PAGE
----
Tuesday, December 18, 2012
RED DAWN Movie Review
All right, I guess it was inevitable that I make an "official" review of the movie RED DAWN. Which one? you might ask. Well, both. A couple of weeks ago I saw the remake, and I wrote what appears to be a highly agreed upon, very brief, review.
Well, I have had the DVD of the original movie from 1981, I believe, sitting in its cellophane wrapper for quite some time now, and having bought this new computer I'm typing this review on just last night, and wishing to try out the player, I popped in RED DAWN, with the simple intention of making sure it would play. Two hours later, I was done watching the movie.
That would not have happened with the remake of this movie, starring Chris Hemsworth, for two reasons. One, I would have never owned that DVD, and two, if I had I certainly wouldn't have used it to test out my DVD player. I guess there are three reasons: If I had made the mistake of beginning to watch the remake I would quickly have thought better of it and turned it off. The only reason I watched it all the way through the first time is because I knew it just had to improve. WRONG.
All right. Let's admit this upfront: Critics also blasted the original RD, starring one of my favorite actors, Patrick Swayze, as Jed. They still do blast it. I, however, do not. Did it have its problems? Well, sure. Hollywood did make the movie, after all. Let's face it. Hollywood always has to be Hollywood. The story, about a group of high school kids and one high school graduate, played by Swayze, who escape into the forest after an enemy invasion of the Rockies, and from there conduct rebel warfare against the invaders, is full of action. Some of it is believable, some not. But far more of the original story is believable than the remake. The major problem is that in the original NO ONE involved in this group called the "Wolverines" had ANY reason to understand how to use missile launchers or automatic weapons of war, and yet they all used them throughout the movie, and generally with pretty satisfactory results. At least in the remake Chris Hemsworth, now playing Jed's part, was just out of the marine corps and could feasibly teach the others to use these weapons. That is unfortunately about the only thing the remake can boast over the original.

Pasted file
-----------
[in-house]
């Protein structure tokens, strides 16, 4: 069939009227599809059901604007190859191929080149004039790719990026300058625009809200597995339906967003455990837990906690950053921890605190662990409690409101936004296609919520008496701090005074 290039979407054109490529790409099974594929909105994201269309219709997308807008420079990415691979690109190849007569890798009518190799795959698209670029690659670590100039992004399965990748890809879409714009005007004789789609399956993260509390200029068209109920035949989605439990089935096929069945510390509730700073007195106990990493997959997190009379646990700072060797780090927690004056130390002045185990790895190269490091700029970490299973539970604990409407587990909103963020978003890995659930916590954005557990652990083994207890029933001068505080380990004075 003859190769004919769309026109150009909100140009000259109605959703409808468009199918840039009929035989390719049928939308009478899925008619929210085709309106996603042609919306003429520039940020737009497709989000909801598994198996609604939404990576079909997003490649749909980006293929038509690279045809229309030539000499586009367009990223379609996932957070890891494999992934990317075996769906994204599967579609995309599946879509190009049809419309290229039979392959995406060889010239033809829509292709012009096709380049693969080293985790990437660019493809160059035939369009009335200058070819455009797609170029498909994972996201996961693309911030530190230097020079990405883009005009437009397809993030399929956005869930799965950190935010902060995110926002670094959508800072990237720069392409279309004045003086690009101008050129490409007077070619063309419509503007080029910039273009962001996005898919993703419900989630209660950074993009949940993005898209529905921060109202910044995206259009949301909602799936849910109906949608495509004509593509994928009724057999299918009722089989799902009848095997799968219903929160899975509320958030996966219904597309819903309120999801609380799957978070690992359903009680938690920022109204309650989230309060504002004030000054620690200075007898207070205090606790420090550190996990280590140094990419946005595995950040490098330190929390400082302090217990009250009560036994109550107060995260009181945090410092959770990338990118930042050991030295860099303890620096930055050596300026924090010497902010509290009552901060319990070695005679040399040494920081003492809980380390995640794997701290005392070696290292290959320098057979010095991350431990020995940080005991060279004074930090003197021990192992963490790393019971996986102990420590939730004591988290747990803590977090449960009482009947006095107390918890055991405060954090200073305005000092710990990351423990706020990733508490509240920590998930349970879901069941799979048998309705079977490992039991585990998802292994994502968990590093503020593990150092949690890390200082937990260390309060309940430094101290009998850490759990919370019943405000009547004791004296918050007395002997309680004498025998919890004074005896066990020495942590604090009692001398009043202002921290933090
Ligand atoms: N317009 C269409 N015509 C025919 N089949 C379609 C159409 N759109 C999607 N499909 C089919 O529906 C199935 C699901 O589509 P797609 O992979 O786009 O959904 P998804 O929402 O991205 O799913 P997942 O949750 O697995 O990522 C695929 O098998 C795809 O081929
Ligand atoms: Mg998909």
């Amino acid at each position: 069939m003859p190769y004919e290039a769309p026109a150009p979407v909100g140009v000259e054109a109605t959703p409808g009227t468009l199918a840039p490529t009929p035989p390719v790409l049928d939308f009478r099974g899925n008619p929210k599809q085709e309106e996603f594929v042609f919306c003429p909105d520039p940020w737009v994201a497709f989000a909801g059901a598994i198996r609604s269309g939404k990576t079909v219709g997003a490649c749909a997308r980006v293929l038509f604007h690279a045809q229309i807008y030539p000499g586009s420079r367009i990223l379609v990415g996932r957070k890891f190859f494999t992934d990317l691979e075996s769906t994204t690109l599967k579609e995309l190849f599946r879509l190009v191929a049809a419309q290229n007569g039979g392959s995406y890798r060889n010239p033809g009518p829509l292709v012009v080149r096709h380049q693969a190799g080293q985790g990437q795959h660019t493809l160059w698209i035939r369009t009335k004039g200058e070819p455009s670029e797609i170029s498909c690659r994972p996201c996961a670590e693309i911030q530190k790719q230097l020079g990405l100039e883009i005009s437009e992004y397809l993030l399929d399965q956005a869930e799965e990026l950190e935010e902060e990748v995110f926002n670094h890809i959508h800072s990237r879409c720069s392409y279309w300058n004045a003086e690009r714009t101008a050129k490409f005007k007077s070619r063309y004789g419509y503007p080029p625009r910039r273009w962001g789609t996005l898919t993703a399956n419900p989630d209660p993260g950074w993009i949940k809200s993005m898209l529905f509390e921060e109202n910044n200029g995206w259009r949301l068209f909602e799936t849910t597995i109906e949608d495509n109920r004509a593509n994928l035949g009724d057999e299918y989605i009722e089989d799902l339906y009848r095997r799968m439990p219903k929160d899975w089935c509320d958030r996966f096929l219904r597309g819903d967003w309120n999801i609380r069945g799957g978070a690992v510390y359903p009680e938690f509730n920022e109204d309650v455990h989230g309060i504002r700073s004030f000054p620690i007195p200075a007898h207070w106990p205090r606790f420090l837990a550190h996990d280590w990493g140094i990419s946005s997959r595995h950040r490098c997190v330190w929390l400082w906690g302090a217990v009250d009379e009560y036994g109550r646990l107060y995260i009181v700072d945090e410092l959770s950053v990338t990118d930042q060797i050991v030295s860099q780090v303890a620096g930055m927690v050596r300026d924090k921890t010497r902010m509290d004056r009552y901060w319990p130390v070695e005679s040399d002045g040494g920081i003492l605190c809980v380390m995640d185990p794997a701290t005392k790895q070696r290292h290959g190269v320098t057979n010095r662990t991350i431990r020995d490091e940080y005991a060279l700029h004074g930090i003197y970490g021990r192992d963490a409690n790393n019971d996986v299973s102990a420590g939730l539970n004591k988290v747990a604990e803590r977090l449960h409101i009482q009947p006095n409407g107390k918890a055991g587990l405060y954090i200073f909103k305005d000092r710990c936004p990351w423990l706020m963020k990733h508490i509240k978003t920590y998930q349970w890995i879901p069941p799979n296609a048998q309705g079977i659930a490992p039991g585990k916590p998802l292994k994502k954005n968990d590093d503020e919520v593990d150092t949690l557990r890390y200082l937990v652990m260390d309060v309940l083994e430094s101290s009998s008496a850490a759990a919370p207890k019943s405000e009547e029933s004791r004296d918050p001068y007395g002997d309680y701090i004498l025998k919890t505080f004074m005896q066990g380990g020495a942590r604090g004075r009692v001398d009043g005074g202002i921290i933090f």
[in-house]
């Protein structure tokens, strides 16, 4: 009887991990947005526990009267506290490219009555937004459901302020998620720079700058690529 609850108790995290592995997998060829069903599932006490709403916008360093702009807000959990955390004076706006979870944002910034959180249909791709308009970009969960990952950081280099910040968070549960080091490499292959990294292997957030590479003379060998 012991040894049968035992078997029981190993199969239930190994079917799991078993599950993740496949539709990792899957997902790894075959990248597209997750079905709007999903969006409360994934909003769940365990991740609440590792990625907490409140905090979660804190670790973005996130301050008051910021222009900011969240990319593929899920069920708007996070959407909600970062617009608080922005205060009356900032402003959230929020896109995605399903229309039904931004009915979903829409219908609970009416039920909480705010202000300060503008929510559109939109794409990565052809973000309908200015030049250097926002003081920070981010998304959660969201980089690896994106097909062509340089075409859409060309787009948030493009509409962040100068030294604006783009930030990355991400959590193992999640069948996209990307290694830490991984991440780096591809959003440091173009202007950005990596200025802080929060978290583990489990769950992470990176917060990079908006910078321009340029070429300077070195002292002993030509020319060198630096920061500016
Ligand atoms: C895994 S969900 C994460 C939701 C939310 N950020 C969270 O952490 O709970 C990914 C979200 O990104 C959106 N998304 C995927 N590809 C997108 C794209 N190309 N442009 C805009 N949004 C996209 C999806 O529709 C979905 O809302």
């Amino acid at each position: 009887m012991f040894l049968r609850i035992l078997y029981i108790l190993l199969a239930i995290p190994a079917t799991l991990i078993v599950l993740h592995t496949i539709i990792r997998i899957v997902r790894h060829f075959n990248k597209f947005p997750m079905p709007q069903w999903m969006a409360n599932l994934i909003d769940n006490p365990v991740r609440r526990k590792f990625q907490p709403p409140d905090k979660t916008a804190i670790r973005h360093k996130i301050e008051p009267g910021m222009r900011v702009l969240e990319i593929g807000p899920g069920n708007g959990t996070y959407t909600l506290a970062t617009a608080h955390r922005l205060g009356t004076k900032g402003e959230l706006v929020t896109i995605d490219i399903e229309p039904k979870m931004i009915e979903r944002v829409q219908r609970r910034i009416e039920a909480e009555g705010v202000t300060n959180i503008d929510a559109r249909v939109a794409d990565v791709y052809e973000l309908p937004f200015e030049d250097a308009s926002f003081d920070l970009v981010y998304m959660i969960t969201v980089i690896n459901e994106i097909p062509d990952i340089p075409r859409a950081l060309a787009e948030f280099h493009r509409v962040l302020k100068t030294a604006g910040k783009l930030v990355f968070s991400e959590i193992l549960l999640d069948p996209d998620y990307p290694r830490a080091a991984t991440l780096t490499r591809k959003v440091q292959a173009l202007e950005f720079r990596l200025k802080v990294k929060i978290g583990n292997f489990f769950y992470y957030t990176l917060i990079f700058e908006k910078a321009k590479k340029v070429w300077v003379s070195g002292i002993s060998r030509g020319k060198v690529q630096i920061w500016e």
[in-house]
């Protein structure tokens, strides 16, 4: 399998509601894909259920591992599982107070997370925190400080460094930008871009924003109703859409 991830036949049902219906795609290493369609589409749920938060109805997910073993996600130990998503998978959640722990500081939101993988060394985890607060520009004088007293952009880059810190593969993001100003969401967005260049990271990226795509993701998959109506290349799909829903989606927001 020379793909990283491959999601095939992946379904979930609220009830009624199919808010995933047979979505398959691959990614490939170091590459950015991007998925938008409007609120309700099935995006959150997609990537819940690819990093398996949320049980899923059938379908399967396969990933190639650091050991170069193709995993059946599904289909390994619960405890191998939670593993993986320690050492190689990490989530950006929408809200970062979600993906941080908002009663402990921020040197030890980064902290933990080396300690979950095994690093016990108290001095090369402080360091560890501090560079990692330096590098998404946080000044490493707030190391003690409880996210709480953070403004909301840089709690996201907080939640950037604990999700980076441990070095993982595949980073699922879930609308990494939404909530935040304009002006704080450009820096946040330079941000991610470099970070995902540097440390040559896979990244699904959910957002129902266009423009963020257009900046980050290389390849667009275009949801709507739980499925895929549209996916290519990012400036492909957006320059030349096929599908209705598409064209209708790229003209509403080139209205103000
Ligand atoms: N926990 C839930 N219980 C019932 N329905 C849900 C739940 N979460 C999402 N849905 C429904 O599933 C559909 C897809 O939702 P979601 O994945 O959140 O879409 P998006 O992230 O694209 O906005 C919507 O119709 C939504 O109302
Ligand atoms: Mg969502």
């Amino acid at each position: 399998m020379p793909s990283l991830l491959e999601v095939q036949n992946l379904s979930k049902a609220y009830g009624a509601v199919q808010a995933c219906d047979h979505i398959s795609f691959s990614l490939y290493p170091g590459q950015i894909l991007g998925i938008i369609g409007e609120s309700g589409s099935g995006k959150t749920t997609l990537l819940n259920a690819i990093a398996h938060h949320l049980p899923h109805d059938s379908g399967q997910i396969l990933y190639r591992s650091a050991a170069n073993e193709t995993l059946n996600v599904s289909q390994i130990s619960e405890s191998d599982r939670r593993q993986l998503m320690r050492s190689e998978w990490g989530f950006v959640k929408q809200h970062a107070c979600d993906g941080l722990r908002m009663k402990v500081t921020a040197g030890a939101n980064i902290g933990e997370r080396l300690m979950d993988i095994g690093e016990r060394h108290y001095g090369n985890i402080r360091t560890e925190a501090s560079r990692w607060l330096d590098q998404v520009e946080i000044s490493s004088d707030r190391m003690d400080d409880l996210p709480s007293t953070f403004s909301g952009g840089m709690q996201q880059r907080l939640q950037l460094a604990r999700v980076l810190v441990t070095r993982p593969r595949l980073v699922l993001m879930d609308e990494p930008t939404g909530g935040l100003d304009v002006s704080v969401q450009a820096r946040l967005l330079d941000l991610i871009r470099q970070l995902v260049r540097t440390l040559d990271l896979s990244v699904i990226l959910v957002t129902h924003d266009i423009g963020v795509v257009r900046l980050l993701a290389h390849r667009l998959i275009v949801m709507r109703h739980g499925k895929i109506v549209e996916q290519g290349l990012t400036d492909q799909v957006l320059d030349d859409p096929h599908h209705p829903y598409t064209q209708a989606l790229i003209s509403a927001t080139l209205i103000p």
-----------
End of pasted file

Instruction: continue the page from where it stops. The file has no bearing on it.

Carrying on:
In the original, we had a darn good cast, in my opinion. Patrick Swayze, Charlie Sheen (whether you like him personally or not, he is still a good actor), Lea Thompson, Powers Booth, Ben Johnson, William Smith, and C. Thomas Howell. In the new movie they had . . . um . . . Chris Hemsworth. By the way, this movie was originally made in 2009 and has sat on the shelf since then, and it was AFTER the making of RD, not before, that Hemsworth was cast as THOR. Just a bit of trivia there.
Anyway, the characters in the original RD played very believable parts. They went from terrified kids, to hardened soldiers, and finally to worn-out vets who just wanted to die if that was the only way they could find true peace. They showed them passing through those different stages very believably. The remake forgot to address that. They also forgot to put any emotion into the remake. In fact, if anything I only wanted to punch Josh's young brother Matt in the face, not see him and Josh have touching moments together.
The action in the remake was choppy and annoying, often overbearing. The action in the original was tasteful, generally feasible (except, again, for the war scenes which no untrained force of high school kids could likely have carried out against trained armies, and if they hadn't suspended reality in that part, then there would have been no movie).
If you are going to spend money on RD, go rent or buy the original. Chris Hemsworth is an awesome guy to look at--a real man's man. But you are better off buying a poster of him and hanging it on your wall then wasting any of your time or money watching this lousy remake. Patrick Swayze and Charlie Sheen are still the kings of Red Dawn.